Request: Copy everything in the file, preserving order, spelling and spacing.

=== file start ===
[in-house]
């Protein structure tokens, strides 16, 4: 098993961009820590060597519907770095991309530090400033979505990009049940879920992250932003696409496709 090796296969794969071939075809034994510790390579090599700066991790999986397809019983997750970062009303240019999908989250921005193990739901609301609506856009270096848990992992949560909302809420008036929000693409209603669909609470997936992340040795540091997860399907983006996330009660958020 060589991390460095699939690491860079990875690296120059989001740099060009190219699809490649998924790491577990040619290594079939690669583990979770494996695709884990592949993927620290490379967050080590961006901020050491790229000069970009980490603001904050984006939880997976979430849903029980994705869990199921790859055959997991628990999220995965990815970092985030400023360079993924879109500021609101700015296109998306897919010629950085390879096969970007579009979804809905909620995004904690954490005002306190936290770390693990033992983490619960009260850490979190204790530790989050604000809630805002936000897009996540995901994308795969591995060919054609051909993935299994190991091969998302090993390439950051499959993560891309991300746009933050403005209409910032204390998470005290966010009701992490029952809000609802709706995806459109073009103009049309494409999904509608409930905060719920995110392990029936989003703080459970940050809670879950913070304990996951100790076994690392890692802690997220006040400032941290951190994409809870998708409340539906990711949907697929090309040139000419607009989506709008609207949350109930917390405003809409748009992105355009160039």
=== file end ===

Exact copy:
[in-house]
């Protein structure tokens, strides 16, 4: 098993961009820590060597519907770095991309530090400033979505990009049940879920992250932003696409496709 090796296969794969071939075809034994510790390579090599700066991790999986397809019983997750970062009303240019999908989250921005193990739901609301609506856009270096848990992992949560909302809420008036929000693409209603669909609470997936992340040795540091997860399907983006996330009660958020 060589991390460095699939690491860079990875690296120059989001740099060009190219699809490649998924790491577990040619290594079939690669583990979770494996695709884990592949993927620290490379967050080590961006901020050491790229000069970009980490603001904050984006939880997976979430849903029980994705869990199921790859055959997991628990999220995965990815970092985030400023360079993924879109500021609101700015296109998306897919010629950085390879096969970007579009979804809905909620995004904690954490005002306190936290770390693990033992983490619960009260850490979190204790530790989050604000809630805002936000897009996540995901994308795969591995060919054609051909993935299994190991091969998302090993390439950051499959993560891309991300746009933050403005209409910032204390998470005290966010009701992490029952809000609802709706995806459109073009103009049309494409999904509608409930905060719920995110392990029936989003703080459970940050809670879950913070304990996951100790076994690392890692802690997220006040400032941290951190994409809870998708409340539906990711949907697929090309040139000419607009989506709008609207949350109930917390405003809409748009992105355009160039």